READ : Exodus 20:16
God cares about what we say and how we say it.
Welcome to this ninth in our study of The Ten Commandments. I hope you are remembering what I have been saying from time to time that all the commandments come from God’s loving heart. He first acts on our behalf. He first cares for us and redeems us and then gives us his commands. And the commands are for our good always. Whatever he calls us to do points us in the way of blessing and life. And whatever he forbids is kind of a loving stop sign to keep us from a path that leads nowhere. What he wants for your life and mine is always the very best.
And these commandments picture the many facets of love – what it is to love God with all our hearts and our neighbors as ourselves. And today, we’re reminded of what it is to love others in our speaking:
“You shall not bear false witness against your neighbor.”
False Witness – Serious Business
Now think of it, friends. Bearing false witness is one of the most hostile things anyone can ever do. It’s to accuse someone unjustly, to testify against them falsely in some legal proceeding, often after an oath that you are telling the truth. In ancient Israel where nearly all crimes were capital crimes, that is, death-penalty crimes, to bear false witness was a deliberate attempt to have someone killed, an innocent person executed. We looked last time at what Jezebel did to Naboth. Jezebel’s husband Ahab craved Naboth’s vineyard. But Naboth refused to sell his family inheritance or trade it for another. Ahab pouted, wouldn’t eat. Jezebel saw this, asked about it. And then she said she would take care of it, and so she secured false witnesses to testify publicly against Naboth that he had cursed God and the king. So Naboth was put to death and Ahab took over the vineyard – a horrendous crime against an innocent man.
Now Jezebel was able to get others to do her dirty work, but the law in the Old Testament required the accusing witness to take part in the execution. So you bear false witness against someone, condemning the innocent to death and then you do the deed. No wonder there was such a severe penalty for false witness in such cases.
The Value of a Good Name
When you think about it, there is such great value in a good name. Our name is very closely identified with who we are. When we’re young, our name is closely tied to that of our parents, our forebearers. When we have lived fairly long, people come to associate our name with the character they have observed in us. We gain, as we say, a certain reputation. One of Shakespeare’s characters says, “The purest treasure mortal times afford is a spotless reputation. That gone, then we are but gilded loam and painted clay.”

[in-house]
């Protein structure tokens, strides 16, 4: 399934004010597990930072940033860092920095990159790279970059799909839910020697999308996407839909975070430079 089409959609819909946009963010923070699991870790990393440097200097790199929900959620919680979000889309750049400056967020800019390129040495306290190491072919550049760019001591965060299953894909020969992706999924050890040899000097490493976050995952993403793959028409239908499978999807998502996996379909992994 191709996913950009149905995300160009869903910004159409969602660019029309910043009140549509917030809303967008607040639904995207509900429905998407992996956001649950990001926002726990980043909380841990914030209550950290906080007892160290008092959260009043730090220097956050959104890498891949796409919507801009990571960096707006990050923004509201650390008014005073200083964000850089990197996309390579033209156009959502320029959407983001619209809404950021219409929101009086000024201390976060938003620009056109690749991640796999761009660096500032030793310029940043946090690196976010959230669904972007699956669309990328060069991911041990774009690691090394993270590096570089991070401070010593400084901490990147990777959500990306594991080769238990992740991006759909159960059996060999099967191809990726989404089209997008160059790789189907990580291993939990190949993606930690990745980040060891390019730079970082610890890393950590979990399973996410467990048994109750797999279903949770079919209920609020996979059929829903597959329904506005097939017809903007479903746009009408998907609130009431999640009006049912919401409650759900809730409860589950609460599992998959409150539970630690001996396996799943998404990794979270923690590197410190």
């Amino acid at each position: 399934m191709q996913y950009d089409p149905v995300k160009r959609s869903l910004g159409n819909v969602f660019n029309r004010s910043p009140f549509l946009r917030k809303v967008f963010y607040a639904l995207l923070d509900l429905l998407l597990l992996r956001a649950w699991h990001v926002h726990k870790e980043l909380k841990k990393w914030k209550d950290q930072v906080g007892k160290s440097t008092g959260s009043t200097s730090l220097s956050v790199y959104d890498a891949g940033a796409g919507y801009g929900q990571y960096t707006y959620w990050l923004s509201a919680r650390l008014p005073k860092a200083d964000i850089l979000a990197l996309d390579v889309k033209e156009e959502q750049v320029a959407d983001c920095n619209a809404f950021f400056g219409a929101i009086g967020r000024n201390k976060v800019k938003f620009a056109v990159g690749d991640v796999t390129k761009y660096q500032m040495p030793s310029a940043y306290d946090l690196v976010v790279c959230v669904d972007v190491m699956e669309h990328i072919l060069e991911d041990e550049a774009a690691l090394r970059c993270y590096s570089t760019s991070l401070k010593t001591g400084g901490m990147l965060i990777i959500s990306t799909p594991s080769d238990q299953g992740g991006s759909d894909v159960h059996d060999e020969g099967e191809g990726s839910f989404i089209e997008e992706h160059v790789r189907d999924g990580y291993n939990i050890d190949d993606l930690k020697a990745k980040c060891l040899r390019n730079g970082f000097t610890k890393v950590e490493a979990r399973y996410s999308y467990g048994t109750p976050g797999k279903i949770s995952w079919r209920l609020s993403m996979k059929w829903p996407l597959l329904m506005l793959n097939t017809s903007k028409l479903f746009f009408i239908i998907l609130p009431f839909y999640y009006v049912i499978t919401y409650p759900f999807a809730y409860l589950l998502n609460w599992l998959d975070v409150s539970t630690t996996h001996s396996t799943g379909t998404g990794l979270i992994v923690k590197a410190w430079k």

Henry Ward Beecher said, “A reputation for good judgment, fair dealing, truth, and rectitude is itself a fortune.” We saw earlier how the third commandment protects God’s name from dishonor. We’re never to use that holy name without reverence, trust and gratitude, never to swear falsely by it or show contempt for it. Now this ninth commandment seeks to protect the good name of the neighbor.
To protect the good names of other persons is to defend them from slander and accusation. We ought to prize a good name in ourselves and never act or speak in ways that tarnish it. It’s worth so much. And when we lose that good name, when it’s taken away, we think of these familiar words, “He who steals my purse steals trash, but he that filches from me my good name robs me of that which not enriches him and makes me poor indeed.” Because, you see, people of good character will not spontaneously give their friendship and confidence to one without a good name. When we lose that, we lose esteem, love, trust, influence and resources.
So God’s people are often calling on him to vindicate their name. Remember Elijah on Mt. Carmel. He wants God to hear his prayer and act in a mighty way so that they will know that the Lord is God and that he, Elijah, is his servant. All of us, when our good name is attacked and assailed, long for that vindication.
And that reminds us of what we owe to others as witnesses. Here are some evils to avoid:
- We ought to avoid passing on rumors, especially those that reflect unfavorably on others.
- Avoid belittling comments or anything that plants suspicion of others.
- Avoid referring unnecessarily to the faults of other people.
- Avoid speaking critically about others when we haven’t gone to them first.
- Do not accept unfavorable reports without clear evidence.
- Always correct rumors that we know to be false.
- Avoid that subtle evil of exaggerating and making a good story at another person’s expense, often expressing all the while an air of innocent regret.
- We need to cultivate kindnesses.